It's hard not to be filled with expectation and excitement when a new lure with potential snapper slaying abilities comes along. Before even hitting the water with the new crop of Shimano Bottom Ship jigs I'd already mentally run through the scenario of landing fish on them, and as you can imagine when it came to 'game day' and actually putting the jigs through their paces, I was basically foaming at the mouth to get tight to a head-rattling red.
The Bottom Ship jigs certainly lived up to their potential. My first snapper on them was a 25lb plus fish, followed minutes later by one of 30lb, which is currently a PB. Satisfying to the core catching it on a lure! Landing two slob-sized reds like this in rapid fire fashion to finish off the session was a dream start using these inchiku-style jigs.
What was most impressive about the jigs however wasn't just the slabs of red muscle they put on the deck, but also their versatility in terms of how and where they could be fished. Many fishos may associate inchiku jigs with deeper water reef work, but they proved quite adept in the shallower water snapper scenario detailed above with a tweaking of retrieval technique.
Bottom Ship jigs sink great and get you straight into the strike zone, allowing you to effectively and thoroughly work an area and spend maximum time in all those little sweet spots where you're likely to get crunched at any moment by a runaway red. This good weight characteristic allows you to easily keep in touch with your lure and impart controlled subtle or aggressive movements on it, and also feel any snapper enquiries the second they happen.
Bottom Ship jigs come in sizes from 90 to 135g. A good policy for this fishing is to start off with the smallest and lightest jig you can and only increase the weight if you're not keeping in touch with the bottom or fishing the areas you want to be in. Many of the big snapper caught were on the 110g size which was ideal for the shallow water/fast current combination fished. The lure was still light enough to be moved around by the water flow though, which allowed it to cover ground and ultimately get eaten.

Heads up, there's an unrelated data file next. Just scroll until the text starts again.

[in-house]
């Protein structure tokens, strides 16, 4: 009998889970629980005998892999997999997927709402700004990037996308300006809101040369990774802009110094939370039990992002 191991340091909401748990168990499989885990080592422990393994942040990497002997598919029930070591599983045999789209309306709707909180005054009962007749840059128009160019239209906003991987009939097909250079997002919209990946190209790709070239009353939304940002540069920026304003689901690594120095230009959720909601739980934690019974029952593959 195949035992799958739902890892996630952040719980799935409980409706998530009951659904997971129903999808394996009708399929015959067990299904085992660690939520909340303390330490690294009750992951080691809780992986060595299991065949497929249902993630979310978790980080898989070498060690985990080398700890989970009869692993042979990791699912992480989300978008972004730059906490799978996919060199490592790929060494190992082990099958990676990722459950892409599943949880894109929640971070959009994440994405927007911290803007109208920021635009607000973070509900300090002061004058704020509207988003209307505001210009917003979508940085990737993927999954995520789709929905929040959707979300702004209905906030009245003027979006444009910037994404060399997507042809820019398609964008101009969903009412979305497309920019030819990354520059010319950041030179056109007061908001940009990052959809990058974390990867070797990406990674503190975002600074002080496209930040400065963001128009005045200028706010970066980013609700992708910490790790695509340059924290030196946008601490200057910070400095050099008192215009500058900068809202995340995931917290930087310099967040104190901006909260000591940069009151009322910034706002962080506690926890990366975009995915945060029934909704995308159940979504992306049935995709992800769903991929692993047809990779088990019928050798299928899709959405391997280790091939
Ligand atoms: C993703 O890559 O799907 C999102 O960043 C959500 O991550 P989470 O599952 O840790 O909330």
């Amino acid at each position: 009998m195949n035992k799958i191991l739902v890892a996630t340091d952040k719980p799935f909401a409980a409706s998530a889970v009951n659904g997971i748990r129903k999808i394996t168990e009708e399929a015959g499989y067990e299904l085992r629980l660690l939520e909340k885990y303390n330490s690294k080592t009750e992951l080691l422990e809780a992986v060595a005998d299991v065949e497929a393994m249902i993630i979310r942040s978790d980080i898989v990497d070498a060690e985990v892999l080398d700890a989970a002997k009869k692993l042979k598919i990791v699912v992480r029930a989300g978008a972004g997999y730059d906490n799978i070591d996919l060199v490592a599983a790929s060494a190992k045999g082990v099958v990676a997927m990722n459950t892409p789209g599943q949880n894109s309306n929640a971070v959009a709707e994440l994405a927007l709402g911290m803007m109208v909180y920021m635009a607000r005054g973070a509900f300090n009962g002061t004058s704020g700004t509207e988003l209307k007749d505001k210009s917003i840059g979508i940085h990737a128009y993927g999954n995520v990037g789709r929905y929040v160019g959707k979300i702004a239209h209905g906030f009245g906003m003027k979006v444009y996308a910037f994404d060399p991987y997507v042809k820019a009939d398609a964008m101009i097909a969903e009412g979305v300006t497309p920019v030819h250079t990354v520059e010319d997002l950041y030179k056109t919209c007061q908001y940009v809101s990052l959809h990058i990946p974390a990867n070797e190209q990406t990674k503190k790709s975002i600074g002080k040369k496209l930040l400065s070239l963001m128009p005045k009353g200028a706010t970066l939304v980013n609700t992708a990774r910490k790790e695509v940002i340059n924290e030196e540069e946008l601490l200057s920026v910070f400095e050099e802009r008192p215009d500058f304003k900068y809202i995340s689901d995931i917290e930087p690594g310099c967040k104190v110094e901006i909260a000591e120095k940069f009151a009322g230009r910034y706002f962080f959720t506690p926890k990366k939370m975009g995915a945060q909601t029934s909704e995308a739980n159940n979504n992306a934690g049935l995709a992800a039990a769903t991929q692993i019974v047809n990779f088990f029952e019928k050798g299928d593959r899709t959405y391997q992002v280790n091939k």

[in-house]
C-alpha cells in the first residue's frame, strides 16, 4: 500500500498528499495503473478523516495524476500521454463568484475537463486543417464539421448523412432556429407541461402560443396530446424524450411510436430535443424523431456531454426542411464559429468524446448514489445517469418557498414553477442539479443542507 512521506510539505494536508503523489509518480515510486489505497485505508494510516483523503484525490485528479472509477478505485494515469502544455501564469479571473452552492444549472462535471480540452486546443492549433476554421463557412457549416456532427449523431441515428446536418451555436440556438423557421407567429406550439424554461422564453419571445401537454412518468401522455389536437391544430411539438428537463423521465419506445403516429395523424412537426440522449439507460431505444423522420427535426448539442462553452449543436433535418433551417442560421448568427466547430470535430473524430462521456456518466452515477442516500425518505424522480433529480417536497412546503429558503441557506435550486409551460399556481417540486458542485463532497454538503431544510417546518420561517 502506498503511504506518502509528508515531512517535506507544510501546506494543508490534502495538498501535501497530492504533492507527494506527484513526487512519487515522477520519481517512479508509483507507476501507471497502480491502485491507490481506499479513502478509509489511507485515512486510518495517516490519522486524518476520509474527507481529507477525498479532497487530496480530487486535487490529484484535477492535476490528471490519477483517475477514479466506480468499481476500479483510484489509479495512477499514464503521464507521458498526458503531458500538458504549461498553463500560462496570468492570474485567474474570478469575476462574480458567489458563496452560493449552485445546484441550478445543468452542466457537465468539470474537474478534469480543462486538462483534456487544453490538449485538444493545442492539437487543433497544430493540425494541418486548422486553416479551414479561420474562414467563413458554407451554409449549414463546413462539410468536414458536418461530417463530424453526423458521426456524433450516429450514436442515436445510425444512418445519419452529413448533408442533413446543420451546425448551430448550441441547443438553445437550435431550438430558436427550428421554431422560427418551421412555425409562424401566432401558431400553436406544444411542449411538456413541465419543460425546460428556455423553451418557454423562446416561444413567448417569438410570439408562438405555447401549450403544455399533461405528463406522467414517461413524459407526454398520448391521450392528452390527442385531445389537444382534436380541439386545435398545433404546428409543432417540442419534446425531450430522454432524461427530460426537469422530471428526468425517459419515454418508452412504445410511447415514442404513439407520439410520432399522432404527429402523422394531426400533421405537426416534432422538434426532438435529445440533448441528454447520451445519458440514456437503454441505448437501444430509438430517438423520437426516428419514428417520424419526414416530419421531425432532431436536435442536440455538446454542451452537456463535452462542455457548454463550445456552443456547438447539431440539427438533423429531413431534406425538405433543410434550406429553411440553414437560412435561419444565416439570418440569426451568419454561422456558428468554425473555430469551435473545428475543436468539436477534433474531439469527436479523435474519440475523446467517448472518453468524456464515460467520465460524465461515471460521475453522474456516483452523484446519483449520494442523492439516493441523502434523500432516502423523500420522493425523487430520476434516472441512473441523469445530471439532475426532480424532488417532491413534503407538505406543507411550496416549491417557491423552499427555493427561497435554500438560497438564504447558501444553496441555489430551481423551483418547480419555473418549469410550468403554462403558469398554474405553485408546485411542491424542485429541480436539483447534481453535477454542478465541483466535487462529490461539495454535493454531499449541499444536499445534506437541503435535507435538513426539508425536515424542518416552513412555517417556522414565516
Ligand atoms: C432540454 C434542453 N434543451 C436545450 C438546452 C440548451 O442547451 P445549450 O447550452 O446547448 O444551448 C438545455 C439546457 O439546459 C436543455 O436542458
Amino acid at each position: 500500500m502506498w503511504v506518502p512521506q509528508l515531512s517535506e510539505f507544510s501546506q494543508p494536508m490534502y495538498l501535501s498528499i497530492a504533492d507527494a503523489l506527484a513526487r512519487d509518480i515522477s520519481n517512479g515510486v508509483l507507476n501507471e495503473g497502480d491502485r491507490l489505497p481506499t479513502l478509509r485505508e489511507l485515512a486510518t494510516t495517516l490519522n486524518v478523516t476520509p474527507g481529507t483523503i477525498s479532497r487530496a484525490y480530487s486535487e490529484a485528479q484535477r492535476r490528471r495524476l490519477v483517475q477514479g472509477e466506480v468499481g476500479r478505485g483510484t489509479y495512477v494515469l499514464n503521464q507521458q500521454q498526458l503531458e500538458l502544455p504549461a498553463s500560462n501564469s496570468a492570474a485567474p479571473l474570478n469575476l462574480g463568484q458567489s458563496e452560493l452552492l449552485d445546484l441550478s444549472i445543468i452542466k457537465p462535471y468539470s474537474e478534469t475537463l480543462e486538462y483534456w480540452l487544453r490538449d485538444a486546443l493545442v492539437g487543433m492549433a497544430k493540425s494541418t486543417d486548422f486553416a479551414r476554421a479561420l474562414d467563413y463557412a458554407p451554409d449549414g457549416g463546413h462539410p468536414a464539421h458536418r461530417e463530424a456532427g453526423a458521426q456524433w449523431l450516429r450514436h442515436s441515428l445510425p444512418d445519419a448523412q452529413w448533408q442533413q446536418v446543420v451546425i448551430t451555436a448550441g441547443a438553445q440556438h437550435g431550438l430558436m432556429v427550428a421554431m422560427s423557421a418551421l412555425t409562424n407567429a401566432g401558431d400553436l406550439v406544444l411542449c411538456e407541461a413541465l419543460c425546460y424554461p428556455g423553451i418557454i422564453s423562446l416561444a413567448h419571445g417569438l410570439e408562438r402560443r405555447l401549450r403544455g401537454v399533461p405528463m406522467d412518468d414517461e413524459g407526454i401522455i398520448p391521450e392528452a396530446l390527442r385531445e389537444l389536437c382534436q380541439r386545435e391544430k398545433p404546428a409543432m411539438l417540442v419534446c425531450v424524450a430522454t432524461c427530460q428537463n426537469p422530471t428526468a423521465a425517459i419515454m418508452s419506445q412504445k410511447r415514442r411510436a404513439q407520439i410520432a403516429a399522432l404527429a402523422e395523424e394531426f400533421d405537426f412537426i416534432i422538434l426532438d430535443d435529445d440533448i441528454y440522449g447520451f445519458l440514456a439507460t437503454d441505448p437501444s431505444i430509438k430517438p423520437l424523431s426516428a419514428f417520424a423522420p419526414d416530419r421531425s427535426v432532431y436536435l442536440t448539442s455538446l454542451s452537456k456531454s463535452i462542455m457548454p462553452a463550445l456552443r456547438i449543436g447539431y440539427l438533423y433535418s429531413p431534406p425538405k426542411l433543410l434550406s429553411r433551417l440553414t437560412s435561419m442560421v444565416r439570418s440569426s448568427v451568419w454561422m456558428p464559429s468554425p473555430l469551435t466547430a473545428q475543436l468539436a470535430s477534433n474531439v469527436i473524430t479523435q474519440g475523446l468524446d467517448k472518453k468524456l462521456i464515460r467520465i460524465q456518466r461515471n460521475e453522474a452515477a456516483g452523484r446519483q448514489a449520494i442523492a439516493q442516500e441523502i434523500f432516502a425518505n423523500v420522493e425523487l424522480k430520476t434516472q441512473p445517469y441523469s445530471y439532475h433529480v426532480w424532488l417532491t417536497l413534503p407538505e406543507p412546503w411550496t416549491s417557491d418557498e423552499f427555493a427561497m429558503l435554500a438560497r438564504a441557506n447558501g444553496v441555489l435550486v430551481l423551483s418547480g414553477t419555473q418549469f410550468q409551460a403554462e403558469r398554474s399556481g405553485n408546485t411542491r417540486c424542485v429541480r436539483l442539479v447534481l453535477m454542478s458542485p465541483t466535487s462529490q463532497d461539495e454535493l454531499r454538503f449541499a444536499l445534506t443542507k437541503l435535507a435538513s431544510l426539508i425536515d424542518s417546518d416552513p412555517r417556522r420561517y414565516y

The free swinging soft squid skirt and dual sticky-sharp chemically sharpened hooks complement the weighted body section well and provide much of the appeal. Snapper will be looking to eat this squid first and even when your Bottom Ship is fished static on the bottom the squid will be waving around with water flow and still has considerable attraction. The hooks and Dyneema cord on the jigs are durable and we've experienced very little fish loss once hooked-up.
As touched on you're free to experiment with retrieves with your Bottom Ship jigs. There's no concrete rules here. One of the best techniques is 'hopping' the lure across the bottom. This will get that squid skirt waving the 'eat me' flag and catching the eye of any fish lurking in the area. You'll also cover ground. Be sure not to 'hop' your lure overly quick though, the more time spent in the area the better, so throw in regular pauses where you can and strike at even the smallest of knocks or weight felt.
We've had great success rolling the jigs back with the current and stopping them periodically, hardly requiring any lifts at all. The squid as you can imagine is still working its backside off down there with water pressure moving it around and bringing it to life.
In deeper water again using sharp lifts is the best way to spice your jig and on anchor or on the drift they can be fished without any issues. There's no right or wrong way to go about it, but try mixing things up if you're not getting hit and have a play with them to discover the range of techniques possible.
Like using octo jigs a light to medium tackle system is best here, and the same gear I use for snapper plastics is what I'll typically use for inchiku jigs. A 4000 sized reel with 6-10kg braid over a nice 4-8 kilo rod with a responsive tip section allowing you to put action on your lure is all you'll need. Tackle like this will allow you to enjoy snapper of all sizes and you'll be less likely to pull hooks from fish, or damage assist hooks.
Keep leaders reasonably light and stealthy. I like to kickoff with 20lb Ocea fluorocarbon and only go heavier if it's truly warranted.
Bottom Ships are another highly effective snapper option to have in your lure kit for reds and nearly any other reef loving species. Enjoy the experimenting and learning with a lure type that's making a big splash on the snapper scene already.